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Superman was an undocumented alien who entered the United States illegally. His "adoptive" parents lied about Clark Kent's origins. Yet, as children of the 1960s we were indoctrinated with the notion that Superman embodied "truth, justice and the American Way." (He was even President of the United States at one point. Where were the "birthers" then?) Some of us just don't see the issue of how a person arrived in the United States, and whether or not they are are "documented," as being as important as how they live once they get here. I suspect when Christ returns, He will be entering the United States (and every other country) illegally. There is the spirit of the law as well as the letter of the law principle that is helpful when trying to use the 12th Article of Faith to condemn all activity that is illegal on its face. It is that spirit of the law which permits the Church to take the position is has. IOW, I see zero PR problems for the Church.

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11 And when the king came in to see the guests, he saw there a man which had not on a wedding garment:

12 And he saith unto him, Friend, how camest thou in hither not having a wedding garment? And he was speechless.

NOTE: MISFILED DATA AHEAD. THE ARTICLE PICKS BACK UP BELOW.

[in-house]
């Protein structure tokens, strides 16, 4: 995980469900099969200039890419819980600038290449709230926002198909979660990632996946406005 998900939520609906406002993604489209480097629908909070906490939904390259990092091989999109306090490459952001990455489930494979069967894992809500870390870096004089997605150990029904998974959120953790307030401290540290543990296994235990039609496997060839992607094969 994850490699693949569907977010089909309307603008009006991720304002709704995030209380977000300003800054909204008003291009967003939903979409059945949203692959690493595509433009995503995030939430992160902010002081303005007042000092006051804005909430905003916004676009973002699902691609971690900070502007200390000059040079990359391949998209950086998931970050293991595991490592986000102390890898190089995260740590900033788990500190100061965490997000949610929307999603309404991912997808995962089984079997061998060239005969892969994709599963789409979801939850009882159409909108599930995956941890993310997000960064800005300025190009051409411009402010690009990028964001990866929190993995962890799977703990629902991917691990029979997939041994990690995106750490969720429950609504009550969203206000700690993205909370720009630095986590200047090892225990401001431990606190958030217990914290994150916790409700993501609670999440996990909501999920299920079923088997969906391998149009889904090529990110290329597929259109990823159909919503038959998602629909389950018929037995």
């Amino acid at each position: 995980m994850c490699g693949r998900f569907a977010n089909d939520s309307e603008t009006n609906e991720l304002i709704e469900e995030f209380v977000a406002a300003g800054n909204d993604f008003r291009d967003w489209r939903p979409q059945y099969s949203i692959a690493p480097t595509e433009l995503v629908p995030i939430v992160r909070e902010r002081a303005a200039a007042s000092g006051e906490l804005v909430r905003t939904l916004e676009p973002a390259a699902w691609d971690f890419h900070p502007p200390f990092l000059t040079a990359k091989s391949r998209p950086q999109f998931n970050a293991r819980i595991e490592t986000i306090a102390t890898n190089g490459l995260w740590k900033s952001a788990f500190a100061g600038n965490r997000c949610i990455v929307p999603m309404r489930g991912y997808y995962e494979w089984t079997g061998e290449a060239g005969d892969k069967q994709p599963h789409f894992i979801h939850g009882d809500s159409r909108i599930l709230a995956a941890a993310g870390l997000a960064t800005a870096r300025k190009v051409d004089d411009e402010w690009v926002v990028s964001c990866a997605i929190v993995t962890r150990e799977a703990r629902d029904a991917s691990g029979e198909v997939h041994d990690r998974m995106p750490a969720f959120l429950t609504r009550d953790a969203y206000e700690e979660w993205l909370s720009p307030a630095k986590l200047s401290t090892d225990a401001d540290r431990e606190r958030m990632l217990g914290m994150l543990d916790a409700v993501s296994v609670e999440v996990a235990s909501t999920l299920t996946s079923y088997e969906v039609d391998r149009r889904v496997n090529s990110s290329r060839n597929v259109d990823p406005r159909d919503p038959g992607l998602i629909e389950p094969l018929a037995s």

13 Then said the king to the servants, Bind him hand and foot, and take him away,

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11 And when the king came in to see the guests, he saw there a man which had not on a wedding garment:

12 And he saith unto him, Friend, how camest thou in hither not having a wedding garment? And he was speechless.

13 Then said the king to the servants, Bind him hand and foot, and take him away,

These scriptures have absolutly nothing to do with immigration.

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the king has a party, he knows who is permitted to be there and who is not permitted to be. The verse and principle is very applicable to immigration, those who are invited i.e. entered in the correct way are permitted to stay, those who were not invited i.e. entered by someone other way are kicked out.

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These scriptures have absolutly nothing to do with immigration.

"Get thee out of thy father's house unto a land which I shall shew thee."

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the king has a party, he knows who is permitted to be there and who is not permitted to be. The verse and principle is very applicable to immigration, those who are invited i.e. entered in the correct way are permitted to stay, those who were not invited i.e. entered by someone other way are kicked out.

Seriously? Christ was talking about secular immigration? :rolleyes:

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"Get thee out of thy father's house unto a land which I shall shew thee."

. . . . but stop first at the local consulate and make sure that thou hast all proper documentation before thou enterest into that land that is occupied by someone else, and make sure that thou leavest when they ask you to . . .

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Where were the "birthers" then?) Some of us just don't see the issue of how a person arrived in the United States, and whether or not they are are "documented," as being as important as how they live once they get here.